International regulators focus on medical software, including apps

By MHN Staff
Share

Bradley Merrill ThompsonBy Bradley Merrill Thompson, EpsteinBeckerGreen

I’ve always found the saying, “Be careful what you wish for; you might just get it” to be rather condescending. In a way it suggests that we are too stupid to manage our own affairs. But like any popular saying, it probably has a kernel of truth.

Frankly, I’m a little nervous about a request made by industry for international medical device regulators to focus on standalone software, including mobile medical apps. At the request of an international trade group, on March 21, 2013, the International Medical Device Regulators Forum (IMDRF) decided to pursue harmonization of the regulatory approach to standalone medical device software. Standalone software in healthcare, as most people use that term, would include mobile medical apps, clinical decision support software, electronic health records and any other software used in healthcare that does not drive a medical device (hence it stands alone.)

Many of the industrialized and developing nations around the world established IMDRF in 2011 to provide a forum to discuss future directions in medical device regulation, and harmonization at an international level. The IMDRF builds upon the work of the Global Harmonization Task Force.

IMDRF membership includes regulators from Australia, Brazil, Canada, China, European Union, Japan and the United States, as well as the World Health Organization (WHO). In the US, for example, FDA is the participant, and in the EU the representative is the European Commission Directorate -- General Health and Consumers. The recent IMDRF meeting that examined software took place in Nice (France) from 19 to 21 March 2013. The next meeting will take place in Brussels on 12-14 November 2013.

The IMDRF manages its agenda by formally adopting so-called work items. These work items then become the focus of activities between the full, semi-annual gatherings of the Forum. In 2012, at the fall meeting in Sydney, the DITTA (Global Diagnostic Imaging, Healthcare IT and Radiation Therapy Trade Association) recommended the creation of a work item dedicated to medical software. In an October 29, 2012 letter to IMDRF, DITTA wrote:

DITTA greatly appreciates the Management Committee’s further consideration during their session on 27 September of our proposal for a possible future IMDRF work item on medical software. Reasons which justified our suggested work item to IMDRF are that medical software is playing an increasingly greater role in medical technology in product-embedded software applications or in stand-alone software solutions. This includes but is not limited to aspects of software vulnerability with potential impact on patient safety. Therefore global harmonization of regulations and standards governing medical software is critical for patient safety as well as to the future innovation and prosperity of our industry.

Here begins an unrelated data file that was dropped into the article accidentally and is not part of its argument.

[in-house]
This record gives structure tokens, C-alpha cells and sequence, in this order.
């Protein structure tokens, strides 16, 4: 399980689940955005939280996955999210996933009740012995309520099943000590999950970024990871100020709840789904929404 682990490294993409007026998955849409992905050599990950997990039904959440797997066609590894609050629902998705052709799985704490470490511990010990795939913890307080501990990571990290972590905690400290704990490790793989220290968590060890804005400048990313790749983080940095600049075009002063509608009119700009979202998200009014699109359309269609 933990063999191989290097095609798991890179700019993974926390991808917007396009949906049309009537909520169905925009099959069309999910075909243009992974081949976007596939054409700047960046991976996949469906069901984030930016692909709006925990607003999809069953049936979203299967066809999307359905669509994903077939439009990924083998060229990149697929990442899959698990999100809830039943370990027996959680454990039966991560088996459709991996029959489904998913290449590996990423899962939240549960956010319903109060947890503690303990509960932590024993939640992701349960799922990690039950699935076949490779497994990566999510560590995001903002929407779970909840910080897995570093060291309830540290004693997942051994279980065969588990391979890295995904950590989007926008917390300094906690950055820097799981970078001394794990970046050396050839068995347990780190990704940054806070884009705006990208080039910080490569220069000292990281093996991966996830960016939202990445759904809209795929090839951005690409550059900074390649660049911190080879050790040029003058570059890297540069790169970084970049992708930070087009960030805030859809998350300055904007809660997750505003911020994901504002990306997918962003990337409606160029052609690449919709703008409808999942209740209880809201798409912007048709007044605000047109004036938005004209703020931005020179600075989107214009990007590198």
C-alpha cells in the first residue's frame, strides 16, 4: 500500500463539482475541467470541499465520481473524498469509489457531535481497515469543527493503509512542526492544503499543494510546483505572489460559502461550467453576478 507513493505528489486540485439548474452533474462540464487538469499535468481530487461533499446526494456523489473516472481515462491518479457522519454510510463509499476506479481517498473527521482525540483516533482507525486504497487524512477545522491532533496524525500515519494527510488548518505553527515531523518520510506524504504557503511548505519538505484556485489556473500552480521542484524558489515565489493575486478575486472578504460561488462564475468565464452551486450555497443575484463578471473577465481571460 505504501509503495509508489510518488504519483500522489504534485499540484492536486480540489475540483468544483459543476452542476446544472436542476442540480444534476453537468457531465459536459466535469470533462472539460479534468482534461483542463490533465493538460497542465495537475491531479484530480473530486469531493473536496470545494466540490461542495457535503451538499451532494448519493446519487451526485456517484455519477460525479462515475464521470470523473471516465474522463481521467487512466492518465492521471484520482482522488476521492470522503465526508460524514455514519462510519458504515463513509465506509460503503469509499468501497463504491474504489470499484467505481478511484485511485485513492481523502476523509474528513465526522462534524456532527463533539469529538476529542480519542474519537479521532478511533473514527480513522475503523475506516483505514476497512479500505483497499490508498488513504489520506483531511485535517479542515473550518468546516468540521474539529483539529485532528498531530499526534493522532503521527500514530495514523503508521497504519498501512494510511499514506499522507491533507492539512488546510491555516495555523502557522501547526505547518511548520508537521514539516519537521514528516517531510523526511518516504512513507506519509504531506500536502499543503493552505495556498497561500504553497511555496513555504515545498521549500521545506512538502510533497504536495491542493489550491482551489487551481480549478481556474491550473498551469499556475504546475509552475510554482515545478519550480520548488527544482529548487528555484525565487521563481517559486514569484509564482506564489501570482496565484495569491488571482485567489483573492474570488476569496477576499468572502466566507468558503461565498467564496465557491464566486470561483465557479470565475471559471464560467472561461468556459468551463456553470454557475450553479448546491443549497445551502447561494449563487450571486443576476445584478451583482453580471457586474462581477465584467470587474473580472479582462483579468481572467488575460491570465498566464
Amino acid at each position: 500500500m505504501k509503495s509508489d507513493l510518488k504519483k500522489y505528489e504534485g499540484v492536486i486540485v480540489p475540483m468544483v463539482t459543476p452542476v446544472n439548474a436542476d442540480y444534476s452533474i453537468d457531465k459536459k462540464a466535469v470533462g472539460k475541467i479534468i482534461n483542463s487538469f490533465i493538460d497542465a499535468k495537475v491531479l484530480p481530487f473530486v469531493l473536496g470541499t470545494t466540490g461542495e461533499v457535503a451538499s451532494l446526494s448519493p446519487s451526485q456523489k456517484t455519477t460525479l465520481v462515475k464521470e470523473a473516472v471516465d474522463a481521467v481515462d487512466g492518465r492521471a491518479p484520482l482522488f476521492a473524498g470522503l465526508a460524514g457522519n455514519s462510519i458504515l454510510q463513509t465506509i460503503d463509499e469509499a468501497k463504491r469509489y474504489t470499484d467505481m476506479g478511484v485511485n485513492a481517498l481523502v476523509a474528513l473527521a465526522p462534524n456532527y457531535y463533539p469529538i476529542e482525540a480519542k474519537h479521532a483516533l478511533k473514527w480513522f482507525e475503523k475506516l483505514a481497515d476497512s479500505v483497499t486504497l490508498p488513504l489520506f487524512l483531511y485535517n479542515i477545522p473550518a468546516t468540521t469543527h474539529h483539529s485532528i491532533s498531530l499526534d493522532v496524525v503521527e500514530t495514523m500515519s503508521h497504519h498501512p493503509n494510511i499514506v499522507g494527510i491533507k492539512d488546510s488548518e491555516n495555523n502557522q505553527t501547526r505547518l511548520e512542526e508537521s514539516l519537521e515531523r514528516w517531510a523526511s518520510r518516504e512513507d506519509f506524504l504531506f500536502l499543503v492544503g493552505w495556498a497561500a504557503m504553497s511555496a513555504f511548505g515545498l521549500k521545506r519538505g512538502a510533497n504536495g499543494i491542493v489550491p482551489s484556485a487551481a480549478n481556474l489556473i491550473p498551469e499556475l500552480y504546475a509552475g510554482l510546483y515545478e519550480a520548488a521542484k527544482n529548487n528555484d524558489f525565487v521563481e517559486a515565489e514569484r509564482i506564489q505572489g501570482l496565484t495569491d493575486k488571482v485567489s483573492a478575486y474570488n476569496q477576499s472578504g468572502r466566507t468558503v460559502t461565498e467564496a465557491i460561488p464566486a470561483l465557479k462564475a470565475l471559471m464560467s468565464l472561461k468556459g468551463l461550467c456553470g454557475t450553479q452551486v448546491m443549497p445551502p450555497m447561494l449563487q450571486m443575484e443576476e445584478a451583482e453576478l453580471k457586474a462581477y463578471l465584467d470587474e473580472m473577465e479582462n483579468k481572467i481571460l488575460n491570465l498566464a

Selecting standalone software as a work item is a big step as the 2-year-old forum only maintains about a half-dozen work items. Indeed, the most recent meeting only produced two new ones.

This is either a tremendous opportunity or a tremendous threat depending on whether you are an optimist or pessimist. I frankly don’t know what it is. Subject to what region you’re from, international harmonization can either raise the tide or lower it. Some folks worry that when regulators get together to compare notes on an issue the hurdles typically go up, kind of a regulatory arms race, but the positive side is that harmonization can be very helpful to international businesses.

Certainly there is a lot going on in the US with regard to mHealth regulation, but most people in the space can’t afford to simply ignore the rest of the world. Indeed, even if you’re only involved in US, this Forum has the potential to influence US regulation. Industry needs to be actively involved in all of these discussions to ensure the resulting regulation is sensible, and accommodates the innovation which is the lifeblood of mHealth. I just hope we like what we asked for.